In celebration of the 100th post, part three in a ten-part series.
As regular readers of this assemblage of lesbo bon mots will recall, my parenthood is markedly influenced by loss. My inaugural post introduced this theme; I named one of my exceedingly obscure tags “Seraphim/dakini” to note the recurring presence of these spirits in my life and the life of my emerging parenthood; and my gratitude for pretty much everything (yes, everything!) stems directly from knowing too well what I have to lose.
Since a friend just recently found herself in the position of wanting to support someone close to her who’d lost her spouse, and another is currently a pillar to a friend in the latter stages of a terminal illness, I am freshly reminded of the relevance. So I take a deep breath and offer up
Ten helpful things that people can do or say in times of extreme crisis or grief
1. Bring food, without asking. Leave it at the door with a note, if you don’t want to disturb. And bring food that can keep (frozen stuff that can be re-heated can be as good as a warm dish, since they’re not obligated to have an appetite right then and there).
2. Bring food in containers that DON’T NEED TO BE RETURNED. Can’t stress that enough. Otherwise the house will become a veritable Amway Depot of tupperware, pots, etc., each of which represents enormous generosity (which is good) but each of which needs to be returned. Or even stored somewhere. (Which is yet one more stressor or problem to solve.)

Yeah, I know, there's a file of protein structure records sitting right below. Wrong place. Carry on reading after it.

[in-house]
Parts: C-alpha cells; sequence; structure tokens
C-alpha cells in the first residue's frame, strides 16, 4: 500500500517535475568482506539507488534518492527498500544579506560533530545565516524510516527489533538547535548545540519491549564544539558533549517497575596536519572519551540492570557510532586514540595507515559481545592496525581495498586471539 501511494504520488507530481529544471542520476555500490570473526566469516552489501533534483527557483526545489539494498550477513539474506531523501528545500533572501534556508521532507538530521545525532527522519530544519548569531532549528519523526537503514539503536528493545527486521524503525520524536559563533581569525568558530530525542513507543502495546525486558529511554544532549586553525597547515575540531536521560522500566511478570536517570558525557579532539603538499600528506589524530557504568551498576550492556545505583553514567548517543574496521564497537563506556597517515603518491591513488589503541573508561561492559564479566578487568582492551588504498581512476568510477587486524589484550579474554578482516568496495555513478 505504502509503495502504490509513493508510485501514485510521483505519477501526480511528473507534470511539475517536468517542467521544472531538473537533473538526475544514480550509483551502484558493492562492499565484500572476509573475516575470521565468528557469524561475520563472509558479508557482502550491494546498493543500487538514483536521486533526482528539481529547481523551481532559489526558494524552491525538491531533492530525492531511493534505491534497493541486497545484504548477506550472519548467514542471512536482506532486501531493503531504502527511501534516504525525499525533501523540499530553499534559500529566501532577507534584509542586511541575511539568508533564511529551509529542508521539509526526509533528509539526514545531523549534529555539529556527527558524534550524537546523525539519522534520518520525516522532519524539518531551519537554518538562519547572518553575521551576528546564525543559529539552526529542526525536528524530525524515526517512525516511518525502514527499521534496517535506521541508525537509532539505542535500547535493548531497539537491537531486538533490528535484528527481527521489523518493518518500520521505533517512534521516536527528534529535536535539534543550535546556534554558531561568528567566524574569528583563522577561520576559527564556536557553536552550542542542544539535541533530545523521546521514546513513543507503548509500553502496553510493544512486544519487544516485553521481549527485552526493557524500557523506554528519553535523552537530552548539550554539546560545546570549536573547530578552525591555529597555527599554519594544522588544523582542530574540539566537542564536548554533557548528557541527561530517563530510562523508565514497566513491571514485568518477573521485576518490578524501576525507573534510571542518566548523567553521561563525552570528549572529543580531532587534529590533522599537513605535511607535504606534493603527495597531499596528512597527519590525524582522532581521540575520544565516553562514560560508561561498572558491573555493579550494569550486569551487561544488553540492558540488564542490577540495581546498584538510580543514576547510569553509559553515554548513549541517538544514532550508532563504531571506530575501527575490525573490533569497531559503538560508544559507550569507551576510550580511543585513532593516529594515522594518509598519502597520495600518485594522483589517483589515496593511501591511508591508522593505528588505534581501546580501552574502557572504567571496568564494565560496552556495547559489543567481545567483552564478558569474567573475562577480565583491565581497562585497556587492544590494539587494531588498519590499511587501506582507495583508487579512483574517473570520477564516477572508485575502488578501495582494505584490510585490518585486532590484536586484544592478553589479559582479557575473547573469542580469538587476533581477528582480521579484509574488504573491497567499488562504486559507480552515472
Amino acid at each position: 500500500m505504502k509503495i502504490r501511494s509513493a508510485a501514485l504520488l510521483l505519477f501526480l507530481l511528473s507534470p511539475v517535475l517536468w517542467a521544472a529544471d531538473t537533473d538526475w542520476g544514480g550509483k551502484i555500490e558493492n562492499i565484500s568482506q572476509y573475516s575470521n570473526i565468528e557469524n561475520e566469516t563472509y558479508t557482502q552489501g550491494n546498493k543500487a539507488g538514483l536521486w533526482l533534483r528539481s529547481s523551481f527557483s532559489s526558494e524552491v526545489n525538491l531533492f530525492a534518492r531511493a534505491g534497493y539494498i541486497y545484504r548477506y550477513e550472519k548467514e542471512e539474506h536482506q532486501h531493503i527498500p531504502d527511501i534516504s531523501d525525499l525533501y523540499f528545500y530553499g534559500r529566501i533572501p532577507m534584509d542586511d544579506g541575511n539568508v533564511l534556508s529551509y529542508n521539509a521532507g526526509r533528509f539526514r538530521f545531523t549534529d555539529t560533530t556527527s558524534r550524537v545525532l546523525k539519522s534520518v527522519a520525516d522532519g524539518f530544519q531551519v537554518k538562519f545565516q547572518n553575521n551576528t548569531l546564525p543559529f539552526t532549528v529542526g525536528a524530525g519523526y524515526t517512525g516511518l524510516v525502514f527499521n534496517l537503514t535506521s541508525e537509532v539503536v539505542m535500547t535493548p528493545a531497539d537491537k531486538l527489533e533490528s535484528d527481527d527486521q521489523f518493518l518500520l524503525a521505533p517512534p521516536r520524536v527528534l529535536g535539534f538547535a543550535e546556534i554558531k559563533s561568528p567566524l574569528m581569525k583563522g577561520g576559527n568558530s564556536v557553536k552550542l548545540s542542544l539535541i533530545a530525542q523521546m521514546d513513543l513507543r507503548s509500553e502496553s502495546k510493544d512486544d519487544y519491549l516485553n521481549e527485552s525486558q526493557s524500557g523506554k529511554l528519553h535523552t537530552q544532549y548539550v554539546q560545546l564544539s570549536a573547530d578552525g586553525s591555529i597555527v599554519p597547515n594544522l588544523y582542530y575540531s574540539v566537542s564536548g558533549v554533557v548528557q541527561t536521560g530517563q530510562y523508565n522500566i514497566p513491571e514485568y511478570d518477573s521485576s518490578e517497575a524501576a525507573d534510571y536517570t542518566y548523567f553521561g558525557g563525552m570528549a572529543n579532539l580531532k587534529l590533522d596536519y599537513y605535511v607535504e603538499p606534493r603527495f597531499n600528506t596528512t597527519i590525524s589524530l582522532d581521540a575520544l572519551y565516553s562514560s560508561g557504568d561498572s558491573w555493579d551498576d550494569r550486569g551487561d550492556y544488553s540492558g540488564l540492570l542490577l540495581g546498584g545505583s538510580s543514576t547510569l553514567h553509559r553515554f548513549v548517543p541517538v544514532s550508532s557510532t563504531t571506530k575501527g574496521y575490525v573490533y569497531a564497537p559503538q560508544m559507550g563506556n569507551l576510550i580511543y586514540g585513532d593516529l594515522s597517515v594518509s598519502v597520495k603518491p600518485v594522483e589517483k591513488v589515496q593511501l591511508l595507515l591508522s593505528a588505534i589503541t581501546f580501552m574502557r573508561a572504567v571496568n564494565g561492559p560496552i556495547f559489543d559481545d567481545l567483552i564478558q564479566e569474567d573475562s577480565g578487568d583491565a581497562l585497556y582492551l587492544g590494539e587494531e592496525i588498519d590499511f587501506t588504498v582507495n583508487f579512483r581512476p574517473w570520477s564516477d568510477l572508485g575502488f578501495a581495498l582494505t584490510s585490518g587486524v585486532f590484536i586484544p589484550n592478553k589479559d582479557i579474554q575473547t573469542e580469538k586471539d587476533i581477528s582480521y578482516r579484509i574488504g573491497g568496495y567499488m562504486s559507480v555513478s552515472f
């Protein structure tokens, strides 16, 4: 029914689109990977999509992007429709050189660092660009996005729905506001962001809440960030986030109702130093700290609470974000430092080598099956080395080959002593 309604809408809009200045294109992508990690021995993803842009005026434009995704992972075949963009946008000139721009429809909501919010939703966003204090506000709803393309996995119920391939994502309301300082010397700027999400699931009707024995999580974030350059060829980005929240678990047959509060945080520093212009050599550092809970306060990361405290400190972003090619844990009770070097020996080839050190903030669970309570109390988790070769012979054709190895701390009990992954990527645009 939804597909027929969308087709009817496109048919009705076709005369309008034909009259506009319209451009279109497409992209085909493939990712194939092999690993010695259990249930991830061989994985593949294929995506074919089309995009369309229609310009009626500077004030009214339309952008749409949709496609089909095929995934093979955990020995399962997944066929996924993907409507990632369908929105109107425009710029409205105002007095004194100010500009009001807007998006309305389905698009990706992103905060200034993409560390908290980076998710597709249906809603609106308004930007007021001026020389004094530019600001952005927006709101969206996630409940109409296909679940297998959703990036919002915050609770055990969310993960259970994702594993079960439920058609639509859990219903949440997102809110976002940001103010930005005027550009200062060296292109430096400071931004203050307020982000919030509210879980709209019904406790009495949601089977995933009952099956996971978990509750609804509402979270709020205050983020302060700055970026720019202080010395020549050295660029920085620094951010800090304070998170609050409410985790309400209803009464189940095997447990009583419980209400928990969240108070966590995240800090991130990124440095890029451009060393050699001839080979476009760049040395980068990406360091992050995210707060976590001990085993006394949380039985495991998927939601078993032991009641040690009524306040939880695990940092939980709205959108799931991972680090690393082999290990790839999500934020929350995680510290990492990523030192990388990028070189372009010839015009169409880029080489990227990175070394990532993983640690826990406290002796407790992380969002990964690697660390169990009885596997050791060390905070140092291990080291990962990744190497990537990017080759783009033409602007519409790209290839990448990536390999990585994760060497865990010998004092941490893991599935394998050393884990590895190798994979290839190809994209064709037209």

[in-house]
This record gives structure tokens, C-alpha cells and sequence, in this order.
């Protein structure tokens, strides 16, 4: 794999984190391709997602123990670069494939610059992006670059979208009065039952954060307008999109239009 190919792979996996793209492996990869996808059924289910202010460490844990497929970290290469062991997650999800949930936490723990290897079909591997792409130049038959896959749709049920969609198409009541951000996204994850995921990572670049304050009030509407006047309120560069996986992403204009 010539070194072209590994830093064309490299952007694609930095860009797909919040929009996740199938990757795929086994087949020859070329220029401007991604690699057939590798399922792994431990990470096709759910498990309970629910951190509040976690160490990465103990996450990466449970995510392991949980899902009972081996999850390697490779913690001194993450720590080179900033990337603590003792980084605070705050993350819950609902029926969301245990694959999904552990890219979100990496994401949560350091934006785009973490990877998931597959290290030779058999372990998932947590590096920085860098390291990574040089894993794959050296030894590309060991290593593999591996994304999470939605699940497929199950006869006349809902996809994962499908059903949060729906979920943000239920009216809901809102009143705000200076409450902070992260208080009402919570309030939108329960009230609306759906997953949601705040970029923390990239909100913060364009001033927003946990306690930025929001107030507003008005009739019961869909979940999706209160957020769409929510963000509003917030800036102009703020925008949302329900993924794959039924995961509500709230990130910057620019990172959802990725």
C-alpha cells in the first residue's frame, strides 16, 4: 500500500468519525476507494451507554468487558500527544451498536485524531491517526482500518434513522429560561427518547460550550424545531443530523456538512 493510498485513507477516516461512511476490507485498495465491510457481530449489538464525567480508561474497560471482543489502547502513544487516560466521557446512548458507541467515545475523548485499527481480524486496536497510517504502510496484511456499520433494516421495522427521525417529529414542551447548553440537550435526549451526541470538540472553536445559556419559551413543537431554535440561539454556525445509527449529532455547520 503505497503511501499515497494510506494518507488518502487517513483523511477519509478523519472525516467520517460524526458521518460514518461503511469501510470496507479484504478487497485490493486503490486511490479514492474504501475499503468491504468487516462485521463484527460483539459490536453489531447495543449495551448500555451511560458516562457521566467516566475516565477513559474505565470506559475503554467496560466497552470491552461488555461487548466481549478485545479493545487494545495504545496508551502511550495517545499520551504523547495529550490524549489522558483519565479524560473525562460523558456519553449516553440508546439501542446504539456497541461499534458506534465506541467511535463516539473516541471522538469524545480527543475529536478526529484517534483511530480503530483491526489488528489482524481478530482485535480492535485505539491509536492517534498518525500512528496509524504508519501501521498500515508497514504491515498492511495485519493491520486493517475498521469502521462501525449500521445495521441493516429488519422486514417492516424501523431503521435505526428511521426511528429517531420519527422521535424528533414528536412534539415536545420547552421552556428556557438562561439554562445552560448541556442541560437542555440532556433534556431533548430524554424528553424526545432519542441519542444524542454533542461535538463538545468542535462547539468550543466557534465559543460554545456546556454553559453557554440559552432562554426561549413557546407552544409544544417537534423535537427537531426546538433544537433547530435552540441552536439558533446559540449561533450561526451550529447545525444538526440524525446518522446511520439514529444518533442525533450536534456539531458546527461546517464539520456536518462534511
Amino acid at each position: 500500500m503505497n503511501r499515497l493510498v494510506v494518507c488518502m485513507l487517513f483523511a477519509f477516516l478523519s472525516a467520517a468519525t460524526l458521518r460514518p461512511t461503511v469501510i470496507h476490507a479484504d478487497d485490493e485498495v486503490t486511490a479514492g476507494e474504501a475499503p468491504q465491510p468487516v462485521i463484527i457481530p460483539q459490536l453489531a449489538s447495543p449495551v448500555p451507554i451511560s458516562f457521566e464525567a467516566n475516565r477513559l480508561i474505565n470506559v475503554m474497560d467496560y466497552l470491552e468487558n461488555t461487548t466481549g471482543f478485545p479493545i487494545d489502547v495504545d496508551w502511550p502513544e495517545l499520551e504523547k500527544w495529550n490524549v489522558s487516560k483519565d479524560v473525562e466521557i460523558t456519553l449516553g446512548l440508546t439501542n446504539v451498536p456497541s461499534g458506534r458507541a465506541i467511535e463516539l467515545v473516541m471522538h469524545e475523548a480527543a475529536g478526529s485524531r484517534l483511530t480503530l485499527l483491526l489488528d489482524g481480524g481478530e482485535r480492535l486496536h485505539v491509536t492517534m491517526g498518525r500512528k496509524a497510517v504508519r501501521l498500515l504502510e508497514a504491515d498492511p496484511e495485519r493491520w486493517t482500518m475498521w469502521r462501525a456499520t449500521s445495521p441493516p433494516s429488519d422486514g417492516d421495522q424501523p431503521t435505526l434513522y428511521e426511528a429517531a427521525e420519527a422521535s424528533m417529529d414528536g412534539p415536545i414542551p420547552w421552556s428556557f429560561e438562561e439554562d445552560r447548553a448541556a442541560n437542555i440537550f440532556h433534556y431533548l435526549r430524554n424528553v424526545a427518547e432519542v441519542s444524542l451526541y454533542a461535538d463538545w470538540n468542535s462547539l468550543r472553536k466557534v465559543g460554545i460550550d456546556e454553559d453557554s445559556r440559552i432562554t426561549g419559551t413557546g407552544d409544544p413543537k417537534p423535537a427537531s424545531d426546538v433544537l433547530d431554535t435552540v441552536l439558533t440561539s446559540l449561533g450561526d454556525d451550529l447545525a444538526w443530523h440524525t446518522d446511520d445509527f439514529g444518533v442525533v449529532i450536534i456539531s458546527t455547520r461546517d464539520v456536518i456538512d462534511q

3. Step up, or if you can’t, find someone who can step up and organize other people’s generosity on behalf of those you’re supporting. Oddly, as everyone who’s lived through (or, bless you, are currently living through) a huge family crisis will know, a landslide of generosity, while an enormous boon, still needs to be fielded. And if you’re working on trying to save someone’s life, or trying to make out the smokey remains of a world that they just left, figuring out whether or not you need another plate of lasagne can often put you over the edge. Someone else who loves and knows you and your home can and should field the calls on the lasagne for you.
4. Employ the internet to aid in the support. You can find pre-fab sites that enable families to have an online “guestbook” of words of support; more and more, simply starting a family blog can do the trick, especially if its design enables a user’s including additional pages, such as privacy-protected phone lists, calendars to organize who’s bringing what food when, etc.
5. Support the supporters. In other words, look carefully at the sphere of people who are affected by the crisis or loss, identify those who are doing the most work in supporting the key folks, and then support them. If you don’t feel close enough to the affected people, but want to help, rest assured that the helpers are spreading themselves as thin as they can and could use someone to buy them groceries, walk their dog, etc.